Risk Models after the Credit Crisis
31 Pages Posted: 15 Dec 2009 Last revised: 13 Jun 2011
Date Written: June 10, 2011
The 2008 credit crisis came as a complete surprise to most financial practitioners and academics. As risk models had largely been unable to predict the crisis and its impact on volatilities and correlations, the usefulness of such models has been widely called into question. This paper proposes a new model to remedy a number of important flaws. First, the possible start of a crisis is modeled by including a low-probability jump process. These jumps are associated with a significant drop in the stock market, lower risk-free interest rates, and a strong increase in credit spreads. Second, the risk characteristics of the crisis are captured by allowing for time-varying volatilities and correlations. Time variation in correlations is due to the changing importance of two sources: monetary shocks leading to a positive stock-bond correlation, and risk-aversion (or 'flight-to-safety') shocks leading to a negative stock-bond correlation. The model stays within the essentially affine class, thereby allowing for closed-form solutions for arbitrage-free nominal and real bond prices of all maturities. Moreover, equity options and swaption prices are included in the estimation procedure to enhance the proper modeling of the volatility on the equity and interest rate markets. The model captures a large part of the time-variation in financial risks for pension funds, due to both changing volatilities and correlations.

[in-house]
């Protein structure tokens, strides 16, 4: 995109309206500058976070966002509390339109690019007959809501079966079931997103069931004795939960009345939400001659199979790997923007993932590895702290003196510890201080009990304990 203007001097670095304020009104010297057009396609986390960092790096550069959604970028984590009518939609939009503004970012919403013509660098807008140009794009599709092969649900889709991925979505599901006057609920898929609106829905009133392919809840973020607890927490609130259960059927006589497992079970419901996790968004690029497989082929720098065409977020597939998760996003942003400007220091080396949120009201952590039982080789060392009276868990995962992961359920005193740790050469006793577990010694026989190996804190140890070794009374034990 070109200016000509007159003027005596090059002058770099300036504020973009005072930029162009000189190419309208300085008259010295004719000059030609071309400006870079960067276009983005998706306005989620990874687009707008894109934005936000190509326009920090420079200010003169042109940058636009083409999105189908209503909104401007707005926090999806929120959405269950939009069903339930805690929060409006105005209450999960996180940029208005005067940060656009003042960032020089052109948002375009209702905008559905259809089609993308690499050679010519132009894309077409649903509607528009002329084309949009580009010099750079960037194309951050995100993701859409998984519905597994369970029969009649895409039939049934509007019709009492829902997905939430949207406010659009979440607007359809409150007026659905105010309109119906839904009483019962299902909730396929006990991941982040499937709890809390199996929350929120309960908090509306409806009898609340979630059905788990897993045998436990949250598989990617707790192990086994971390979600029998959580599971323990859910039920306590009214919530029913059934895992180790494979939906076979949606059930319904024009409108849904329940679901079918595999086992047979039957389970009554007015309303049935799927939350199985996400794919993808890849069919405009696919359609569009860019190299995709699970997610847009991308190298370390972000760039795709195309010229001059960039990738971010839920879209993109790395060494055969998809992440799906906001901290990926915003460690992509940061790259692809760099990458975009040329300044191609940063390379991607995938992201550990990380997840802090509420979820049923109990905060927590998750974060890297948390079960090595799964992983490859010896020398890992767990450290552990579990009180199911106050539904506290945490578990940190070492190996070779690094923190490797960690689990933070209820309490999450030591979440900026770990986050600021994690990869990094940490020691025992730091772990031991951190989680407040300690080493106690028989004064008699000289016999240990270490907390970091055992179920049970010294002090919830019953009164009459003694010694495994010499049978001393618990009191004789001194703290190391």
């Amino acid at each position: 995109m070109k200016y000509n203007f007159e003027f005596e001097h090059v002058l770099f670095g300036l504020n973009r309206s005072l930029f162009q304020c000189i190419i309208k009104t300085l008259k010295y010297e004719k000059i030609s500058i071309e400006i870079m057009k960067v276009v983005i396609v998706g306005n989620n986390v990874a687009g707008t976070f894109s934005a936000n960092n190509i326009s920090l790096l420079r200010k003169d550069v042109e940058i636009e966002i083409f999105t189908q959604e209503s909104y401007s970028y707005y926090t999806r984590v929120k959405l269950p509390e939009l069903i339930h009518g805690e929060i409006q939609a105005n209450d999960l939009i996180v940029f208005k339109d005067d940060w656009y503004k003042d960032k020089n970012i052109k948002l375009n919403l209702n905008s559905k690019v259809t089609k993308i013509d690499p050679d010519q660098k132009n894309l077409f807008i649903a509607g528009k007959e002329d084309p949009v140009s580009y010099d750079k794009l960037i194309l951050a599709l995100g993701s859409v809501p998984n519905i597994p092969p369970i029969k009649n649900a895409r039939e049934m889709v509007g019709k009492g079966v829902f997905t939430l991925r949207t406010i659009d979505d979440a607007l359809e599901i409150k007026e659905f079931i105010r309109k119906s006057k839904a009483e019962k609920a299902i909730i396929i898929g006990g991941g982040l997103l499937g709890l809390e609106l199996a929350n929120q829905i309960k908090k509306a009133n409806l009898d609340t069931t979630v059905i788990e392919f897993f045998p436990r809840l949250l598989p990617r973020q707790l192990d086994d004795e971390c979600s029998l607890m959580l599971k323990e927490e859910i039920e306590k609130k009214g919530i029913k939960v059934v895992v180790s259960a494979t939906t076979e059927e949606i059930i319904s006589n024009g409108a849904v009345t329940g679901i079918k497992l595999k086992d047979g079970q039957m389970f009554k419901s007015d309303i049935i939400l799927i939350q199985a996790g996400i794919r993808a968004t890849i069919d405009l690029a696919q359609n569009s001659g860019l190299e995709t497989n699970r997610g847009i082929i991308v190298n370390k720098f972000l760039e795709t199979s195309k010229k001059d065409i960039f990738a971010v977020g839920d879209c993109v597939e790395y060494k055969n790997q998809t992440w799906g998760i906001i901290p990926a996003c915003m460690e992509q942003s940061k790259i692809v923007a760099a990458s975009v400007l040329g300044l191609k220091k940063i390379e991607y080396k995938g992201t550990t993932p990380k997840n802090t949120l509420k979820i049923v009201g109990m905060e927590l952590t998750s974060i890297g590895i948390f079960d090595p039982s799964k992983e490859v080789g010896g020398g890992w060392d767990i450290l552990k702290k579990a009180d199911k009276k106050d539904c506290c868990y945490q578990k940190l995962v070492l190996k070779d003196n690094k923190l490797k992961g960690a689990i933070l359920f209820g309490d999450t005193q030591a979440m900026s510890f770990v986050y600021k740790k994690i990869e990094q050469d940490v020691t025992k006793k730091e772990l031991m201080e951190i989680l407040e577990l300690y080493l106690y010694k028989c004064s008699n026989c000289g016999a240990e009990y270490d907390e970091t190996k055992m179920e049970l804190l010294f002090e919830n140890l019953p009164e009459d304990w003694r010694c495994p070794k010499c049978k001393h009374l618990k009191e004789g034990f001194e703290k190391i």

Keywords: essentially affine macro-finance term structure model, time-varying volatilities and correlations, jumps, options, swaptions, asset liability management
JEL Classification: E34, G13
Suggested Citation: Suggested Citation